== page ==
0
Articles > What Would You Do: When Promoting Your Instagram Isn’t Allowed
March 2, 2018

What Would You Do: When Promoting Your Instagram Isn’t Allowed

Thanks to Instagram, it’s easier than ever for stylists to build and promote their personal brand. So what do you do when your new salon owner says promoting your personal account is a no-go in their salon? For one stylist, this incomprehensible nightmare is a reality so we reached out to the BTC Community for advice—see what they had to say!

 

“I recently started working in a new salon, and the owner pulled me aside and scolded me for giving out my Instagram handle with my portfolio to ‘salon clients.’ She also said if it happens again she’ll have to let me go. I know that she needs me as she has me working almost 70 hours a week, and I was really taken aback as I was innocently trying to show new clients my work. I’d love some feedback from salon owners and other stylists on this.”

 

Need some advice? DM us on Instagram and Facebook!

 

 

It’s Time To Move On

 

 

“It sounds like it’s time to start looking for another salon to work at unfortunately. A boss should encourage her stylists and help them grow in any way possible. Social media nowadays is very helpful, not only to grow your book but also for clients to see your work. I wish you the best of luck and I hope you find a salon that appreciates you.” – Sarah Hill

 

“This is sad. I’d say time to move on. Instagram has been an amazing tool for hairstylists to grow their business, learn new techniques, enhance their skills and develop new skills. And you’re being scolded for using a free marketing tool to grow the salon’s business?! It doesn’t seem like a progressive, encouraging environment. And saying ‘salons clients’ is so old school. Clients pay for a service and are free to see whoever they wish. As a salon owner myself, I don’t feel it’s an option not to have one anymore. Instagram is necessary in our industry.” – @themisfitblonde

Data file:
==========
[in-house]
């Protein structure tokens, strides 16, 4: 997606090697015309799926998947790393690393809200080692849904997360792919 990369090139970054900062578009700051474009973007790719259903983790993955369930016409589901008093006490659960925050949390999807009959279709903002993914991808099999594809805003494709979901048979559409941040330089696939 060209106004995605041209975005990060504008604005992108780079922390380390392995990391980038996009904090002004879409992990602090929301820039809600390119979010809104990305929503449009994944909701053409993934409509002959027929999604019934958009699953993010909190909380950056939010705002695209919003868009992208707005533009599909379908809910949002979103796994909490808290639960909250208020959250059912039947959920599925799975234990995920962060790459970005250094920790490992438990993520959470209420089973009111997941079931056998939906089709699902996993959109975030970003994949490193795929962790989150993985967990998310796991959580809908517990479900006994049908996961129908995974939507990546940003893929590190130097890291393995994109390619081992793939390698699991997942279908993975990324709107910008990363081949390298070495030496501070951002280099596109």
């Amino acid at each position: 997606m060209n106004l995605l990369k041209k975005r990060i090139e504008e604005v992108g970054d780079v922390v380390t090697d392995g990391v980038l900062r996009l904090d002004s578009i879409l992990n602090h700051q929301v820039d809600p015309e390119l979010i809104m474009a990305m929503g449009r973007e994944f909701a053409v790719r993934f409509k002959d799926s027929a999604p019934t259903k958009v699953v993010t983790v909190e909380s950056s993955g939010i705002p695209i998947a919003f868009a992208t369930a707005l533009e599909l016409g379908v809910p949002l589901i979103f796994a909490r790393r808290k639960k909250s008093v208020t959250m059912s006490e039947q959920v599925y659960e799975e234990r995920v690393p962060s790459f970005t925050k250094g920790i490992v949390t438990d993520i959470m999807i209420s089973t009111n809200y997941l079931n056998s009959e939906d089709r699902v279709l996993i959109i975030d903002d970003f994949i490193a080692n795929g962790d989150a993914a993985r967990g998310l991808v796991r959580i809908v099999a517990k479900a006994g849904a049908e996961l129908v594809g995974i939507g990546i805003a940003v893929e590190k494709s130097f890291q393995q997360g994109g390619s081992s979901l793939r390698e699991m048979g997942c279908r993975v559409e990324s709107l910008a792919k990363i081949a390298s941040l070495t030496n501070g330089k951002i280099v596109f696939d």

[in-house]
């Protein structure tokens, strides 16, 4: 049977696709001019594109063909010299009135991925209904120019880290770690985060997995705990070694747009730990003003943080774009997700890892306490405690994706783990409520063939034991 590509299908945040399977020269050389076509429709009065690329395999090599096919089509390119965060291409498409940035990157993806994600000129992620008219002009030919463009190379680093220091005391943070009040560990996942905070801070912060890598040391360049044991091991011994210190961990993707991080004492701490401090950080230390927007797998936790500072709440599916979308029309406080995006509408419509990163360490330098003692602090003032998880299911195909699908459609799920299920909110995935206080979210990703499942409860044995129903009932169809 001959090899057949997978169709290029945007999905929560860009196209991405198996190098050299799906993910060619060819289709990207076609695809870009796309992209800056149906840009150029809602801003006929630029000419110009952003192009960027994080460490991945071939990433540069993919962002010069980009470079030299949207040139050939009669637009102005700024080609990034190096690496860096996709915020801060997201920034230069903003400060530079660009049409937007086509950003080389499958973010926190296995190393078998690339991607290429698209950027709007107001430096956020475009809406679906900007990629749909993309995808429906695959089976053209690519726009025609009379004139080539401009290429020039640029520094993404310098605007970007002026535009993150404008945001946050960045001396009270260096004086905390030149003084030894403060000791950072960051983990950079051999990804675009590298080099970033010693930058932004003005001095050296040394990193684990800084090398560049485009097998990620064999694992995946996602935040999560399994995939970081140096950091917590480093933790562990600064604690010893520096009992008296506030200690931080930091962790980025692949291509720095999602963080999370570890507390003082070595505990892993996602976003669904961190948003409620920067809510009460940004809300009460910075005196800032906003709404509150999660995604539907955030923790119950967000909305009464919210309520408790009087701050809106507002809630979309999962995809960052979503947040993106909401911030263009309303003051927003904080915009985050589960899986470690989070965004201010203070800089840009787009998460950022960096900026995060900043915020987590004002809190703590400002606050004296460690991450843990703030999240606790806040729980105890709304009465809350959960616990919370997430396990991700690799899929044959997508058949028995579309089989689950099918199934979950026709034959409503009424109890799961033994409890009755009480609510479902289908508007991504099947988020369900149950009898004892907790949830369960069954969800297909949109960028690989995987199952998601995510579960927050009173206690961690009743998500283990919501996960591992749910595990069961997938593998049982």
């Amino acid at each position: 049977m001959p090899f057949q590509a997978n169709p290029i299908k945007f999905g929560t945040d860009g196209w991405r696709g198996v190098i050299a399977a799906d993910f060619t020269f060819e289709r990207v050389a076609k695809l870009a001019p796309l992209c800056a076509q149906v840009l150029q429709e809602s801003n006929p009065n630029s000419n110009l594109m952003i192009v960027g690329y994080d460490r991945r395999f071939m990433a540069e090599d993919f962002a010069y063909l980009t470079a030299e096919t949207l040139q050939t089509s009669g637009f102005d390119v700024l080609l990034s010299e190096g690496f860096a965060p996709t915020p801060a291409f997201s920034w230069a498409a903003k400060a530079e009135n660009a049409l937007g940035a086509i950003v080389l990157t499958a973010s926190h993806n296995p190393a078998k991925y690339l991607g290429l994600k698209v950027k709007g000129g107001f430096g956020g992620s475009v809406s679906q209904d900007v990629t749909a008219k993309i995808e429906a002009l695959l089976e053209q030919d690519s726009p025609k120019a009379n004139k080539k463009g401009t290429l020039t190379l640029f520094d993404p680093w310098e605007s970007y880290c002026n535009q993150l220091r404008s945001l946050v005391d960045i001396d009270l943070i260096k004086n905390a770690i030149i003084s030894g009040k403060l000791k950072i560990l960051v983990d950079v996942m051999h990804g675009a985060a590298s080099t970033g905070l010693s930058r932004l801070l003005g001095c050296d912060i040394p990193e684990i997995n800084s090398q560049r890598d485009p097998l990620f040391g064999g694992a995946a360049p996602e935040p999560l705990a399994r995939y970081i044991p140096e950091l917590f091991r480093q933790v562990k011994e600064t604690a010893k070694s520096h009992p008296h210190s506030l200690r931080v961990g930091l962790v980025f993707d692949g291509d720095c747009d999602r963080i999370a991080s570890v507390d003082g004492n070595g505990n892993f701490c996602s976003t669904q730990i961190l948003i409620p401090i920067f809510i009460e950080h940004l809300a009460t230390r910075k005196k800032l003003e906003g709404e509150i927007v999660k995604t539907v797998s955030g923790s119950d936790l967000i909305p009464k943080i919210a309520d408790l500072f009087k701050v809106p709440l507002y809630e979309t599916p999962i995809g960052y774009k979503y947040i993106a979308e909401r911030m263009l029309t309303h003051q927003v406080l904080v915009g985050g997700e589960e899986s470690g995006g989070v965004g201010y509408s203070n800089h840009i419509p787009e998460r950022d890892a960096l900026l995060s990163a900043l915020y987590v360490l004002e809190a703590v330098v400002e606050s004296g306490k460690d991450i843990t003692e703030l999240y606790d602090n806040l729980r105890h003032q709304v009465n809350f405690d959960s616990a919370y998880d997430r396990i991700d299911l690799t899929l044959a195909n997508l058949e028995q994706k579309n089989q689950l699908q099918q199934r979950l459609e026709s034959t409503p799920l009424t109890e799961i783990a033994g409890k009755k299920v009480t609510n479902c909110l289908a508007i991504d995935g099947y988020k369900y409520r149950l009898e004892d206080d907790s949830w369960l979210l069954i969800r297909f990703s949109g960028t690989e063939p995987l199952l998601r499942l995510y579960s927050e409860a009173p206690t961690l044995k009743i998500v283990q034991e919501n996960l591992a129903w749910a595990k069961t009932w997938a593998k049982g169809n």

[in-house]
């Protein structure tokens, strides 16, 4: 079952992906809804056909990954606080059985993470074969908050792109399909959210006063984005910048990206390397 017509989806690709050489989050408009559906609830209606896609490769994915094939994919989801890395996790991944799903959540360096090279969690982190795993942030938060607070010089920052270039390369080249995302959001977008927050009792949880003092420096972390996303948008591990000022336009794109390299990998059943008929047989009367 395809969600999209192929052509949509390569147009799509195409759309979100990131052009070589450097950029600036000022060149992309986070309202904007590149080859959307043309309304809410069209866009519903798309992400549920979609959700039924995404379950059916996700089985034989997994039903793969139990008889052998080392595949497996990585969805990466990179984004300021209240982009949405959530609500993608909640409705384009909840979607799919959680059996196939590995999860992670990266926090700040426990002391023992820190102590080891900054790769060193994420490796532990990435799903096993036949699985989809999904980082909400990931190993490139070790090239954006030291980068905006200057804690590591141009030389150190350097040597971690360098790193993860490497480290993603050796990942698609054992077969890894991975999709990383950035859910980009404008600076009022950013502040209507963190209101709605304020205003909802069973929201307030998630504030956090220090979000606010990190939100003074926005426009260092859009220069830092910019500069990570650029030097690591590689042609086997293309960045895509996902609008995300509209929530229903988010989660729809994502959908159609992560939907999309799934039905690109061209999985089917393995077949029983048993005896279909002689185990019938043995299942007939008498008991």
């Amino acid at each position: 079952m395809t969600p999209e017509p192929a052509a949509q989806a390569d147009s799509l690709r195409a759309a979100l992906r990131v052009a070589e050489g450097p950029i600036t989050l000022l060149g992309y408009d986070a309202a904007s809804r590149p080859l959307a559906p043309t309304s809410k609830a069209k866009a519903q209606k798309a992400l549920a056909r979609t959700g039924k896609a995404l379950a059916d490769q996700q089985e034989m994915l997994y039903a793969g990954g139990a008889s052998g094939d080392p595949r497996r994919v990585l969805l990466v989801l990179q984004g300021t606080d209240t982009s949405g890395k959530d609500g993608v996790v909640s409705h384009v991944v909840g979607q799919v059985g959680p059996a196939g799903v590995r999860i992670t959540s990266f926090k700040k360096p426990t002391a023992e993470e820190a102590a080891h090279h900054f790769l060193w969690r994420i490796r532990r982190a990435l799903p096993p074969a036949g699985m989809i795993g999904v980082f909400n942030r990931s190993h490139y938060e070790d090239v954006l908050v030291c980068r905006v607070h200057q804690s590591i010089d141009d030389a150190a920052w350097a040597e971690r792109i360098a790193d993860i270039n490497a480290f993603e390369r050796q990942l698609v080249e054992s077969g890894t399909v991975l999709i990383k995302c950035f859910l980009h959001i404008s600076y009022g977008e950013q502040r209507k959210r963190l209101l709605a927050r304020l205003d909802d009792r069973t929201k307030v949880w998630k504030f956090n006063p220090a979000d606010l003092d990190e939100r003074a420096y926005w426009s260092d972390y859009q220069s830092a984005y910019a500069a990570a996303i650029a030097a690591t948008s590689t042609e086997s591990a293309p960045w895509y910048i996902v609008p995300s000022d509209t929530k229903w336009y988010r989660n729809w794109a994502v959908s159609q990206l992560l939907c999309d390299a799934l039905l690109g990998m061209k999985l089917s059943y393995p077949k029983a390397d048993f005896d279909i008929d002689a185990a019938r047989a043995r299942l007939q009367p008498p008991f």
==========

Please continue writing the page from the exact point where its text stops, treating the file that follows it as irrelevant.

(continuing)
“Get out now. Social media is our best tool for displaying our work. Clearly she already has issues if she’s working you like that, which is unreasonable. I would leave.” – Katie Doczi

 

“She sounds like she’d be difficult to work for and be quick to let you go. I’ve worked for someone like that and if/when you do leave, don’t expect the salon to let your clients know where you are. The owner will consider your clients the salon’s clients and try to keep them with someone within that salon. Plan ahead and get all your clients names and contact info so you can get in touch with them if needed.” – Tracie Tate Moore 

 

“Ummm definitely find a new salon. My salon owners are constantly encouraging us to post more/show our clients our Instagrams. We even have a little sign on our stations of our personal/hair Instagram handles.” – @daleen_jordan

 

“Leave the salon. Instagram is the best way to share your work. If she doesn’t want to get with the times she’s going to hold you back!” – @halezbeauty

 
“If anyone told me that I wasn’t allowed to post my own personal work on my social media or show my personal work to clients, I’d be putting in my two weeks. I understand her wanting to protect clients that come in to her salon, but in reality if they are given to you and return or come to you by word-of-mouth, they are still yours. Clients don’t normally go to a salon because of the owner. They go because they like the stylist, and we have to build a portfolio however best we can. Social media happens to be the biggest and best way to get your work out there right now, so of course we utilize it. Definitely get out if there and find a salon that understands your value because she sure doesn’t!” – Rebecca Chancey Wall

 

 

They’re Just Protecting Their Business

 

 

“Just show your gallery pics, that’s all. I don’t see any problem. It’s her rules, so if you don’t like that then leave her salon! You have to respect her rules.” – @dddyyyrr2647